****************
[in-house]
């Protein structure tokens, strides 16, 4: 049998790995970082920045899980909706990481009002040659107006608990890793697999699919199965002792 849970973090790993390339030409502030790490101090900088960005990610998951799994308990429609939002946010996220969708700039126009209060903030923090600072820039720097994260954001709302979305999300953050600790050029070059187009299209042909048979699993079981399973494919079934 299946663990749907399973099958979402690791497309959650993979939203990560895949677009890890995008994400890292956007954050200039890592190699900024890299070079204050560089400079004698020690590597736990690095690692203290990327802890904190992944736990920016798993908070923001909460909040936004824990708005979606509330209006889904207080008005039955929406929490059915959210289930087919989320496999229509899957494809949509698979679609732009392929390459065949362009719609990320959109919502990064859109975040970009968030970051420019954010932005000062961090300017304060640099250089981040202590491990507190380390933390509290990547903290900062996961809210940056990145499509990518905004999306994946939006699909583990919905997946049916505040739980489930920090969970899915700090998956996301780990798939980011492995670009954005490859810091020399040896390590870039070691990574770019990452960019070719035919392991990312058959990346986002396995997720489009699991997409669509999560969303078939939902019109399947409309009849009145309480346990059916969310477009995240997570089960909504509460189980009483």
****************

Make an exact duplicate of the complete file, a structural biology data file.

[in-house]
């Protein structure tokens, strides 16, 4: 049998790995970082920045899980909706990481009002040659107006608990890793697999699919199965002792 849970973090790993390339030409502030790490101090900088960005990610998951799994308990429609939002946010996220969708700039126009209060903030923090600072820039720097994260954001709302979305999300953050600790050029070059187009299209042909048979699993079981399973494919079934 299946663990749907399973099958979402690791497309959650993979939203990560895949677009890890995008994400890292956007954050200039890592190699900024890299070079204050560089400079004698020690590597736990690095690692203290990327802890904190992944736990920016798993908070923001909460909040936004824990708005979606509330209006889904207080008005039955929406929490059915959210289930087919989320496999229509899957494809949509698979679609732009392929390459065949362009719609990320959109919502990064859109975040970009968030970051420019954010932005000062961090300017304060640099250089981040202590491990507190380390933390509290990547903290900062996961809210940056990145499509990518905004999306994946939006699909583990919905997946049916505040739980489930920090969970899915700090998956996301780990798939980011492995670009954005490859810091020399040896390590870039070691990574770019990452960019070719035919392991990312058959990346986002396995997720489009699991997409669509999560969303078939939902019109399947409309009849009145309480346990059916969310477009995240997570089960909504509460189980009483």